Journalists at Conferences

Mark Thoma gets a taste of what it’s like to be a journalist at a conference:

Because I’m a blogger, they gave me a press pass. That’s kind of cool I guess, or so I thought at first, but it doesn’t give you any extra privileges except a separate work area I had no use for. It’s like a cat bell that tells people you might report on what they say, and that makes some of them reluctant to answer questions. It took me awhile to realize that.

I did giggle a bit at the idea that a press pass would ever give anybody "extra privileges". But then I thought about it a bit more, and realized that sometimes those press rooms can be very useful (as a place to plug in your laptop, for starters), and that every so often, at larger conferences, there are press conferences which give journalists an opportunity to ask questions of otherwise largely inaccessible figures.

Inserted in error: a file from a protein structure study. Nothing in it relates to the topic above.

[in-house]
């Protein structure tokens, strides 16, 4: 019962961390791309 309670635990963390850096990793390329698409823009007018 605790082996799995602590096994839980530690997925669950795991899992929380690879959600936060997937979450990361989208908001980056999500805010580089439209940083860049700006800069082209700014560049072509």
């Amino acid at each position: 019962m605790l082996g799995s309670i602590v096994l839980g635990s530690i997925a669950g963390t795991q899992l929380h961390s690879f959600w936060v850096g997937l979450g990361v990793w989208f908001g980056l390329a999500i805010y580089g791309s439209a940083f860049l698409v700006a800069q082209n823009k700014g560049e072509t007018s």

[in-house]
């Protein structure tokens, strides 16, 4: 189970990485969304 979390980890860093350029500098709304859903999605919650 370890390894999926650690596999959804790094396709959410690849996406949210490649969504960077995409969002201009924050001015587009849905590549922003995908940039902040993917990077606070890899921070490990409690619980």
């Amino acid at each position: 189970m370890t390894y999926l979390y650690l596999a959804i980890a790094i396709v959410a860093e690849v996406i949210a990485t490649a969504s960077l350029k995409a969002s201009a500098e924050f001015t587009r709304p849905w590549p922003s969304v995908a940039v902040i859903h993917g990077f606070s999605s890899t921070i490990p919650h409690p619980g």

Sometimes, when a big-name politician is speaking, there will be a room full of conference delegates, and the press will be relegated to the back somewhere. The speaker will offer to take questions, and the press will be specifically barred from asking questions at that point: there will probably be a scrum later in any event. But non-journalists seem to be incredibly reluctant to ask any questions at all in such a setting, let alone the big questions which are on everybody’s mind: they seem to be quite happy to leave such questioning to the press.

The "cat bell" aspect of the press designation is very deliberate: it makes sense that people will talk differently when they think they might be quoted. It can be a bit annoying for we journalists, but you do get used to it after a while. What’s worse is when journalists are allowed only into certain sessions, or lazily told that everything is off the record, even when the speakers don’t actually mind being quoted. And don’t even get me started on Davos.

Then, of course, there are many conferences which are completely and genuinely off the record, where no journalists are even allowed. If you’ve been to such conferences, do tell: does the absence of journalists make a difference? Do speakers tend to be looser/juicier? Or are those conferences much like any other conference really?

This entry was posted in Media. Bookmark the permalink.